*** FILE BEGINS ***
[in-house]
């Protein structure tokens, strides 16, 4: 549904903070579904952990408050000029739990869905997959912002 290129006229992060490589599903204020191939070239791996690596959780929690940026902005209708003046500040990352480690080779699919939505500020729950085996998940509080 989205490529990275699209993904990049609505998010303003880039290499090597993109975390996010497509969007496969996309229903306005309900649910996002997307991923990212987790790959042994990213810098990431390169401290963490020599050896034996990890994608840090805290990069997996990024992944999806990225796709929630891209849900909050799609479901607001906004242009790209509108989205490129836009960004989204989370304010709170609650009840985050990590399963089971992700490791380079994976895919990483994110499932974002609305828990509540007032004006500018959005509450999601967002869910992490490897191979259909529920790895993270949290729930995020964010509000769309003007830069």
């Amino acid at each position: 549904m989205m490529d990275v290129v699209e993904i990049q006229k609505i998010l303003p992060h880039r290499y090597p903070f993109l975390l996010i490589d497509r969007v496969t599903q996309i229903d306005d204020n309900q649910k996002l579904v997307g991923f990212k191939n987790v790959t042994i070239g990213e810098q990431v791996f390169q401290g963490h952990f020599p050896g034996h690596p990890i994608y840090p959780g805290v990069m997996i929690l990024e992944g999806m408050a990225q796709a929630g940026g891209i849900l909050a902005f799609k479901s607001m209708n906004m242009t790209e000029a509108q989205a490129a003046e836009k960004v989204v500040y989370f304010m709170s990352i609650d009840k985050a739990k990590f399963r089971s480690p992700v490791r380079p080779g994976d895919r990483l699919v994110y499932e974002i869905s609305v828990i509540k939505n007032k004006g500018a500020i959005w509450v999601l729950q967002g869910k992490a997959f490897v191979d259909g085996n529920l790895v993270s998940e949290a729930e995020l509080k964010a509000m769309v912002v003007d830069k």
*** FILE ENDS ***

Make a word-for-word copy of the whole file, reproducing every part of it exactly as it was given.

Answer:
[in-house]
């Protein structure tokens, strides 16, 4: 549904903070579904952990408050000029739990869905997959912002 290129006229992060490589599903204020191939070239791996690596959780929690940026902005209708003046500040990352480690080779699919939505500020729950085996998940509080 989205490529990275699209993904990049609505998010303003880039290499090597993109975390996010497509969007496969996309229903306005309900649910996002997307991923990212987790790959042994990213810098990431390169401290963490020599050896034996990890994608840090805290990069997996990024992944999806990225796709929630891209849900909050799609479901607001906004242009790209509108989205490129836009960004989204989370304010709170609650009840985050990590399963089971992700490791380079994976895919990483994110499932974002609305828990509540007032004006500018959005509450999601967002869910992490490897191979259909529920790895993270949290729930995020964010509000769309003007830069």
């Amino acid at each position: 549904m989205m490529d990275v290129v699209e993904i990049q006229k609505i998010l303003p992060h880039r290499y090597p903070f993109l975390l996010i490589d497509r969007v496969t599903q996309i229903d306005d204020n309900q649910k996002l579904v997307g991923f990212k191939n987790v790959t042994i070239g990213e810098q990431v791996f390169q401290g963490h952990f020599p050896g034996h690596p990890i994608y840090p959780g805290v990069m997996i929690l990024e992944g999806m408050a990225q796709a929630g940026g891209i849900l909050a902005f799609k479901s607001m209708n906004m242009t790209e000029a509108q989205a490129a003046e836009k960004v989204v500040y989370f304010m709170s990352i609650d009840k985050a739990k990590f399963r089971s480690p992700v490791r380079p080779g994976d895919r990483l699919v994110y499932e974002i869905s609305v828990i509540k939505n007032k004006g500018a500020i959005w509450v999601l729950q967002g869910k992490a997959f490897v191979d259909g085996n529920l790895v993270s998940e949290a729930e995020l509080k964010a509000m769309v912002v003007d830069k």